Thinking of Anais Nin: Frances Steloff

Frances Steloff

Frances Steloff founded the Gotham Book Mart on January 1, 1920. During her proprietorship, The Gotham Book Mart served as a meeting place for many of the worlds published and unpublished writers who visited or lived in New York. Literary meetings, small and large receptions, and regular organizational events-like the meeting of the James Joyce Society -became a part of the tradition at the Gotham Book Mart. It was Frances Steloff who Anaïs Nin sent her books to for safety when she left Paris during the war.

Stories about the shop and Miss Steloff’s dedication to it and to writers grew over the years till they assumed the quality of legend. Miss Steloff lovingly kept up correspondence with many of the writers she met in her shop. By 1972 after 52 years of work, Miss Steloff worked as a consultant in The Gotham Book Mart on West 47th in an alcove provided by the shop’s new and young owner Andrewas Brown. The room was presided over by Miss Steloff’s fat white cat who sometimes graced Miss Steloff’s valuable letters, manuscripts and first editions.

We are hoping to be able to link to a Memoir by Frances Steloff entitled Some Gotham Party Lines that appeared in Confrontation Winter/Spring 1972 editor Martin TuckerEnglish Department The Brooklyn Center of Long Island University sometime when we can track down authorizations.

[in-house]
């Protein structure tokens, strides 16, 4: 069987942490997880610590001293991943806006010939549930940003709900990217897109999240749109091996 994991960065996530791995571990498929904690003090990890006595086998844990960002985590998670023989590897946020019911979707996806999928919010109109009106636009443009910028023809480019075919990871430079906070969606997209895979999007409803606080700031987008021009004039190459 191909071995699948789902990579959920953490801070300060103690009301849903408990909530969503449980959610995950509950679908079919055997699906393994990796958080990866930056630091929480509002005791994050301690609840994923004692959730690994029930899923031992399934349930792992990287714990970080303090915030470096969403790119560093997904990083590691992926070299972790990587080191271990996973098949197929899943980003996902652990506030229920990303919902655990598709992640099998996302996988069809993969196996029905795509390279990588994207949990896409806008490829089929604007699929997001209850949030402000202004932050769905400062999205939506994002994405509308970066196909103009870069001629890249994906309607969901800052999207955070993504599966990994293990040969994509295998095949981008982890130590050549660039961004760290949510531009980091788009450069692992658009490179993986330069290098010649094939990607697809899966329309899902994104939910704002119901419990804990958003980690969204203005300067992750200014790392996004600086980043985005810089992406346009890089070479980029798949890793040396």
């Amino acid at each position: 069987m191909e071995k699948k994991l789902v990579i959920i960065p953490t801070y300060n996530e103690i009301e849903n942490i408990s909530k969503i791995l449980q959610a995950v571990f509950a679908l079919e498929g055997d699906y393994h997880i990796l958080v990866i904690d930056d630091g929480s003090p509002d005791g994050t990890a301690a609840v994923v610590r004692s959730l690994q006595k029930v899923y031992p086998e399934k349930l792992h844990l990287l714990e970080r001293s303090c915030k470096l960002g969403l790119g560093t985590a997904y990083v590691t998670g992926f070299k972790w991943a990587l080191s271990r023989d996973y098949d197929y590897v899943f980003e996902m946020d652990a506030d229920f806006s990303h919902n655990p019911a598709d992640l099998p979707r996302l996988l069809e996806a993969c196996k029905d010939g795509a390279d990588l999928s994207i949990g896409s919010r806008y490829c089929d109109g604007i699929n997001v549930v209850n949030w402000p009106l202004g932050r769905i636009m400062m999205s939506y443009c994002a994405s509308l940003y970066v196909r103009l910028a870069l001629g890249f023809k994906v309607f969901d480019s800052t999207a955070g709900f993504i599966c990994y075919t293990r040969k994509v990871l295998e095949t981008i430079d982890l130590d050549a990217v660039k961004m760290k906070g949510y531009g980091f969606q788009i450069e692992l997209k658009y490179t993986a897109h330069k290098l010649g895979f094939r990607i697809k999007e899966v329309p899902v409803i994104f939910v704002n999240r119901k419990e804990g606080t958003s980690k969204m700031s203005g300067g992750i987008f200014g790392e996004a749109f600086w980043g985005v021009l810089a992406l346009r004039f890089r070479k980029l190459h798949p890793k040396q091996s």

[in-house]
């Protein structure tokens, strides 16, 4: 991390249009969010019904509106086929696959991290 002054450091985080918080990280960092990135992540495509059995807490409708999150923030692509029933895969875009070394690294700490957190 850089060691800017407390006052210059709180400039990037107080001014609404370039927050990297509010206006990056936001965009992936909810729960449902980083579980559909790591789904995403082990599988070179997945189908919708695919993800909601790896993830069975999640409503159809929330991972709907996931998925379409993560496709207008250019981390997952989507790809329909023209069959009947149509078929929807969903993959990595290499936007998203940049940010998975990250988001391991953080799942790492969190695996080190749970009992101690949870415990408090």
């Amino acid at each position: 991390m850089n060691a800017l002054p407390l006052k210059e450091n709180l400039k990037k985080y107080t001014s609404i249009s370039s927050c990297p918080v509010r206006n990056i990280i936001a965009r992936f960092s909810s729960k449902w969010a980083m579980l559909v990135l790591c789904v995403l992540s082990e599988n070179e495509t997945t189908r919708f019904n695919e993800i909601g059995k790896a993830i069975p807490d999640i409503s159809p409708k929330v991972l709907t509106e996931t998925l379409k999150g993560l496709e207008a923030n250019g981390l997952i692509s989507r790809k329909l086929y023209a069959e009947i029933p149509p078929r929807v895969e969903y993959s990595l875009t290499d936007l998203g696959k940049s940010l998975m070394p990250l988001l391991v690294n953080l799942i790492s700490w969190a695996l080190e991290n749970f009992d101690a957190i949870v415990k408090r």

I first read about Frances Steloff in Anaïs Nin’s Diaries. When I visited New York, my writer friend William Rossa Cole, anthologist and writer at that time for the Saturday Review of Books (who I had met after writing him after reading an article he wrote on commonplace books for the New York Times.) took me there after lunch at the Algonquin. At that time when I was introduced to Miss Steloff, I smiled politely. Because my friend William Cole did not like the writings of Anaïs Nin, I waited until his back was turned to whisper with great awe, “I read about you in the diaries” and she was so wonderful, she whisked me into her little office and gave me a copy of the flyer for the Celebrations weekend. The next time I was in Gotham was for an autograph signing of one of Valerie Harm’s books. It may have been for Celebrations itself or perhaps for Stars in My Sky. I was only flying in for the signing and had failed to let my friend Bill Cole know I was coming. However, as I came up the stairs and a friend called to me, I heard his voice boom “Moira Collins?” and he was there at the signing as well. He was a loyal friend who died this last year and whose epistoletory gifts (our letters were back and forth to Dear Girl and Dear Boy) transformed many days that I was raising small sons. Cole had sons the same age as mine however, he had a charming young wife Galen who ran the Poetry Center while raising their children, so we wrote back and forth mostly about books.
–M. Collins Griffin